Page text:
Infiltration has always been a major concern in India, where illegal immigrants trespass the near-border areas like Assam, Nagaland, Kashmir, Manipur, Mumbai, etc. posing threat to the country.
Local governments and city authorities are increasingly looking for innovative ways to use technology and big data in a bid to make cities smarter. Crime, climate change, increasing pressure on traffic systems and demographic shifts are just some of the factors that combine to pose huge challenges for fast growing cities.
And the problems are only going to get bigger: Forecasts see a 12 percent increase in city populations by 2050, with two thirds of the global population predicted to live in cities by 2050. Apart from these factors, what hinders the effort to develop safer cities is the increasing border tension.
Infiltration has always been a major concern in India, where illegal immigrants trespass the near-border areas like Assam, Nagaland, Kashmir, Manipur, Mumbai, etc. posing threat to the country. North-eastern region of India, are always in a state of alert due to increasing infiltration from Indo-China and Indo-Bangladesh border. Even the most recent Pulwama terror attack has brought into light the importance of implementing high-end surveillance systems, in the near-border regions, to protect and preserve the community before any further incidents take place.
According to Sudhindra Holla, Sales Director, Axis Communications – India & SAARC, “It is almost mandatory to implement an integrated digital surveillance system, that outperforms a visual camera in the dark and are a great tool for detecting people and objects for 24/7 surveillance, based on the heat (body temperature) that always radiates from any object, vehicle or person.”
Getting smarter about perimeter and border protection with advanced analytics:
A major challenge in providing perimeter or border protection is not simply deploying video to help secure a perimeter or border. Rather, it is obtaining the relevant video after installation, which ultimately yields best situational awareness for the operator.
“In order to reduce the border tension, it is important to have a mix-bag of futuristic technologies like analytics, artificial intelligence (AI) and machine learning (ML), which can whittle down huge amounts of data to just the needed information, then use this information to take appropriate action in a far timelier fashion. Analytically-enhanced video also enables us to store only pertinent video as data. AI and ML applications can now inject this meta-data and begin producing what can become valuable tools across both the public and private domains,” he tells Financial Express Online.
Infusing analytics, AI and ML into security solutions has major implications for video surveillance, especially when it involves the wide expanses of border protection. “When it comes to border security, it is important to adopt intelligent technology, that not only picks out the types of images we seek, but also scans through all of the video data, selecting footage that requires further review based on physical characteristics, movement, behaviour and other criteria,” explains Holla.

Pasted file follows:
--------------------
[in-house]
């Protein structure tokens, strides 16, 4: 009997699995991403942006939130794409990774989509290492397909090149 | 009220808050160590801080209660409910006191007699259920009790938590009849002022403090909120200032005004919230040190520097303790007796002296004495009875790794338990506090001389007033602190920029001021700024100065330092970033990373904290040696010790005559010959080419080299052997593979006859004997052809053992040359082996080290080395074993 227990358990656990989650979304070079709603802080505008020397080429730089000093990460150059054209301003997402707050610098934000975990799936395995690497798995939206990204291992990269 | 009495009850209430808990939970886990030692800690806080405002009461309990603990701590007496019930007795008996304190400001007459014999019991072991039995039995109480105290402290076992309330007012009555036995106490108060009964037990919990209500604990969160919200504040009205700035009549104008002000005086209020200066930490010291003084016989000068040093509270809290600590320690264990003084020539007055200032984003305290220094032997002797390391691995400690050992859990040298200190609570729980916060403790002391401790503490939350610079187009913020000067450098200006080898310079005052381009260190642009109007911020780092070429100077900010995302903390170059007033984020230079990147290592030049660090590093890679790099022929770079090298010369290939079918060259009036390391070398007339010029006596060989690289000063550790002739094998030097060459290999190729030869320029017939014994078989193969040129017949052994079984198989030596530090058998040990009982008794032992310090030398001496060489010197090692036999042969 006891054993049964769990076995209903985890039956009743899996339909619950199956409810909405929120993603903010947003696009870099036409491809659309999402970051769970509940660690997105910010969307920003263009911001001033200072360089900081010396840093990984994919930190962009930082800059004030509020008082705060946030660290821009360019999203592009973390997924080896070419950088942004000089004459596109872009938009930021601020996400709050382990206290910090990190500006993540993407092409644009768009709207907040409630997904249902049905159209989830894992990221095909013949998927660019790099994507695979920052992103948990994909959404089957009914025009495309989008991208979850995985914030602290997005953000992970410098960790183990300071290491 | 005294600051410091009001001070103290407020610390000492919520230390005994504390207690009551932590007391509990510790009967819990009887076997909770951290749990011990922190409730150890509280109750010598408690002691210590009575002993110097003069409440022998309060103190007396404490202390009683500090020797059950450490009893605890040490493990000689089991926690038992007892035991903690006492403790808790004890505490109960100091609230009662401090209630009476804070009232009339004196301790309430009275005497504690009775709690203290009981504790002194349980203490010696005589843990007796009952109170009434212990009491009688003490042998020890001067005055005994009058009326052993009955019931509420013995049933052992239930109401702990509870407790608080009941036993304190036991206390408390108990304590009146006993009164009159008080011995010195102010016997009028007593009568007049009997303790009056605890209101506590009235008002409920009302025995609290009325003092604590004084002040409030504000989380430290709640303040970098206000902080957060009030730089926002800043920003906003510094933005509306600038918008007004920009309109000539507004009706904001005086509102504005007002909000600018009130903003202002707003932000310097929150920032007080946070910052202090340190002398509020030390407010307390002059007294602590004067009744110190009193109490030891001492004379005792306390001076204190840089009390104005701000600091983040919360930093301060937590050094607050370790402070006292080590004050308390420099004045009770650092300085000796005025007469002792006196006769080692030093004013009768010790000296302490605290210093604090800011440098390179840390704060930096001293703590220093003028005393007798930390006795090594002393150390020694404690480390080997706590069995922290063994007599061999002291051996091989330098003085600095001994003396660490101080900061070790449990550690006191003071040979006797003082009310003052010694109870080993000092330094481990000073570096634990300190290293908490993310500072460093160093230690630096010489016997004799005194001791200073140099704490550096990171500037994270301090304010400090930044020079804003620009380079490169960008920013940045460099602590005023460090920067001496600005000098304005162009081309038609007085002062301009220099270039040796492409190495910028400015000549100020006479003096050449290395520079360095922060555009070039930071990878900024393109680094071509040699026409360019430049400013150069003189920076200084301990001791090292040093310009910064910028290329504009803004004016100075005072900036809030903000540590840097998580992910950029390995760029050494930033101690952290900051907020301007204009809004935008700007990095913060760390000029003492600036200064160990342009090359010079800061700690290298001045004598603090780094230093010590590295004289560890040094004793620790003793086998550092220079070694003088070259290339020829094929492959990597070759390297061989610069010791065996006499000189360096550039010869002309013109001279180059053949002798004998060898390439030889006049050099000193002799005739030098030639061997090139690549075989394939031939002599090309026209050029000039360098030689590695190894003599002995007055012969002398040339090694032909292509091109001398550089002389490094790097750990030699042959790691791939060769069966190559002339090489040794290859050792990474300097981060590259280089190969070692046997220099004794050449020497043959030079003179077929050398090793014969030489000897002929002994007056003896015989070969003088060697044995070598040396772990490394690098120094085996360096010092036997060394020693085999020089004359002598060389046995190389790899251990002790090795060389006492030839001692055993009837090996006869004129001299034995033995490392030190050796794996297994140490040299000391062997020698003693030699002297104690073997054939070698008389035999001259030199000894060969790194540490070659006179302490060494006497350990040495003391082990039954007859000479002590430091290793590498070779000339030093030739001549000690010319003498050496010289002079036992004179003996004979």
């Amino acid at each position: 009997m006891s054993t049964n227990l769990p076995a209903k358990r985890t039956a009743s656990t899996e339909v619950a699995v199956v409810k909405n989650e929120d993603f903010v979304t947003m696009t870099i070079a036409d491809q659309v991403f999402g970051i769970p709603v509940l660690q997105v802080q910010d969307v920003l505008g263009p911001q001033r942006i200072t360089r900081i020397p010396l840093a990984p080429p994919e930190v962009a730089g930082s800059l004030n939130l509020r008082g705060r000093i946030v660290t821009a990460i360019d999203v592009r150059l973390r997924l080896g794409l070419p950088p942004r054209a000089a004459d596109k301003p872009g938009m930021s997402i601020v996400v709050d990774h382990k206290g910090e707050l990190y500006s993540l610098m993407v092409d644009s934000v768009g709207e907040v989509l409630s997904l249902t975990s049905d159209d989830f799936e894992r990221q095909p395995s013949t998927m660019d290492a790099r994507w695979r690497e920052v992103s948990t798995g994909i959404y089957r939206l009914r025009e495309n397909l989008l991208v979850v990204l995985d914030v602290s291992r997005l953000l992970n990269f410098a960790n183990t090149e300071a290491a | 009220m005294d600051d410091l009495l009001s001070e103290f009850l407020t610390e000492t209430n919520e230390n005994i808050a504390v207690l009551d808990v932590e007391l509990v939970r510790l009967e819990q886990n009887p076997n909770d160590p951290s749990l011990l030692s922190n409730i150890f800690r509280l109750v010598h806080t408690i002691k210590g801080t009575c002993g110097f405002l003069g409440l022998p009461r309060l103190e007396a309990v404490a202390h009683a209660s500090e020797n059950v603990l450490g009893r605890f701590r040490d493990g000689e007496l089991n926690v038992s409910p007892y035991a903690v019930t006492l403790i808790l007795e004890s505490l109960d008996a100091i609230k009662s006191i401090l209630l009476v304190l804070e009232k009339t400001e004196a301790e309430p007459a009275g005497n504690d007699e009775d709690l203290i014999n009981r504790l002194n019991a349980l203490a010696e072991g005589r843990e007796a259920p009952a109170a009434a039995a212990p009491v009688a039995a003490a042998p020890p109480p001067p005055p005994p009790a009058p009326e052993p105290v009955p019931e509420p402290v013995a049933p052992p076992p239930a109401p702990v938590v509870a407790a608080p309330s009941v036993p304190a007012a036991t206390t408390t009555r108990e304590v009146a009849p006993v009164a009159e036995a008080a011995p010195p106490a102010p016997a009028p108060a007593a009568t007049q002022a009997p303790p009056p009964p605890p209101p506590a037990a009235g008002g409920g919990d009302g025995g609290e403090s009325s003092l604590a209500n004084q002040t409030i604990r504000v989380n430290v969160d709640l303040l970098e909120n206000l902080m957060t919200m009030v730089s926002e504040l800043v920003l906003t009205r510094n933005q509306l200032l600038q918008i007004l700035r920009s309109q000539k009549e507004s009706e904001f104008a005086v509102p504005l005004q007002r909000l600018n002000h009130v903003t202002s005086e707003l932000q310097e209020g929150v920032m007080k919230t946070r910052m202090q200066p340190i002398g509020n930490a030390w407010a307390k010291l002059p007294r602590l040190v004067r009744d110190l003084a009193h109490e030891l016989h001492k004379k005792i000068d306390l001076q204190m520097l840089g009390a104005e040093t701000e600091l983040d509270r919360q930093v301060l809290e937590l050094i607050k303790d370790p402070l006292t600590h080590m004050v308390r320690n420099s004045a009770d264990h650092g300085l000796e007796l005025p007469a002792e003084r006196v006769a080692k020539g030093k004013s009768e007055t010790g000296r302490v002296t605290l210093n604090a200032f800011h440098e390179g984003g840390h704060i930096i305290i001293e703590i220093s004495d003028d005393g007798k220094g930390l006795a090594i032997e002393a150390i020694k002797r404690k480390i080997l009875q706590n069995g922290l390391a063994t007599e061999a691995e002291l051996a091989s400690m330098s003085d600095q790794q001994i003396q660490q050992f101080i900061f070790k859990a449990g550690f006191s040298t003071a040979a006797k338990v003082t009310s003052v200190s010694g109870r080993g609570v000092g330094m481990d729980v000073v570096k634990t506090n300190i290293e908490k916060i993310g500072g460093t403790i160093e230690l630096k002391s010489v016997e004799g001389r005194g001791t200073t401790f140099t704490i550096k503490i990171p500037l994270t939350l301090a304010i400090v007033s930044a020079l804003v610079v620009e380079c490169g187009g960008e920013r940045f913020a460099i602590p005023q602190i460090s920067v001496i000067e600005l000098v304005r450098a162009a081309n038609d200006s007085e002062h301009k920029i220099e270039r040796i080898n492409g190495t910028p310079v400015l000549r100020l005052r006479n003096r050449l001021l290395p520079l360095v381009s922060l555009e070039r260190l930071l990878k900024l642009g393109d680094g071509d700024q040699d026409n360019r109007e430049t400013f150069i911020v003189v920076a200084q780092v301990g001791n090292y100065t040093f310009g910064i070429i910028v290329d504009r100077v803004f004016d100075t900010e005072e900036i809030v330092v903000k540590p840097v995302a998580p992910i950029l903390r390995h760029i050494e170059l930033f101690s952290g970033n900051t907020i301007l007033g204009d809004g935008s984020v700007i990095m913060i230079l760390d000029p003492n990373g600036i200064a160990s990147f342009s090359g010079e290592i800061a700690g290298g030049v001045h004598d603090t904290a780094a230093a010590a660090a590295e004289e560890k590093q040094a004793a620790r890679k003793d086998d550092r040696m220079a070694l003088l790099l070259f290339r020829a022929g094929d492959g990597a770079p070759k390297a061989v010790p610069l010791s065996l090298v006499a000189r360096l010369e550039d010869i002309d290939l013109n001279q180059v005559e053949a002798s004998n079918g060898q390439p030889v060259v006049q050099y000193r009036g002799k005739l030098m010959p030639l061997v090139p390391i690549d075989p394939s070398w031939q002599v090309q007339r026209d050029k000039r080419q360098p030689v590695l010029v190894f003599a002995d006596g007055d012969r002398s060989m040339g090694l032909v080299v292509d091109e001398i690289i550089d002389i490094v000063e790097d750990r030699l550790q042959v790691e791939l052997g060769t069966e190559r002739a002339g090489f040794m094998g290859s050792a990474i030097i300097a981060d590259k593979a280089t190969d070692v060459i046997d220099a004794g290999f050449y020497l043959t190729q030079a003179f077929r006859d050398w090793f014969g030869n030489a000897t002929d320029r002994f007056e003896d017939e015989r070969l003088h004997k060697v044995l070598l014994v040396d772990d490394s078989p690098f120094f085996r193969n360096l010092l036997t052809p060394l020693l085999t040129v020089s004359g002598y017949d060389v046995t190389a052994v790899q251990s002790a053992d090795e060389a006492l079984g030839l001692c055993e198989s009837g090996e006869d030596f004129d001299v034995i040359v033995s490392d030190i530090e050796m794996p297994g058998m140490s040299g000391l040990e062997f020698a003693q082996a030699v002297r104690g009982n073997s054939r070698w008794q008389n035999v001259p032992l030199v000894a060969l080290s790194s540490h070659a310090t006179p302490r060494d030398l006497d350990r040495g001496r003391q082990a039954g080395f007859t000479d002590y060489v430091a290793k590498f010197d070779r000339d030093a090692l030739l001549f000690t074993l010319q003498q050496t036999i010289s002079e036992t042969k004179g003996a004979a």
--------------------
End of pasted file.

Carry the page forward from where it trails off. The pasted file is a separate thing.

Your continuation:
To illustrate, such a system can send alerts when there is movement in restricted areas, such as along the LOC, for example. The surveillance system can then prompt a human operator to pay attention to such incidents and call for a response as necessary. It is available today and deployed in commercial surveillance systems worldwide.
Further developments will utilize AI and ML, in order that such systems can “learn” from real experiences and classify them as either benign or deserving of closer operator attention if necessary, all without human intervention. In such a case, AI and ML can become significant “force multipliers,” enabling organisations to optimize the use of security personnel. With fewer operators needed to monitor multiple video feeds simultaneously, such systems can potentially boost operator alertness over the course of a watch cycle. Additionally, keeping a close eye on major checkpoints can be done much more efficiently and effectively.
In border security, the need for predictive analysis is greater than ever. After all, many borders extend hundreds, if not thousands, of miles. Such a long distance, has unsurprisingly strained border patrol units; they recently struggled to meet their target Interdiction Effectiveness Rate. IER is the percentage of illegal border crossers who are either detained or turned away at the border during a given year. IER increased from 76 percent at the end of fiscal year 2013 to nearly 83 percent at the end of fiscal year 2016. However, in 2017, that number decreased to 78.9 percent, which means border control is finding it increasingly difficult to protect borders from illegal crossings.
Predictive analysis can be used more accurately to determine where to place border officers based on risk profiles instead of just footfall or expected entry points. Similar methods are also being used in other perimeter protection settings, such as airports, where manual driven perimeter protection methods are no longer enough.
Today, analytics is a part of everyday life, and it continues to rapidly advance, limited only by our willingness—and need—to explore new technologies to safeguard people, borders and infrastructure.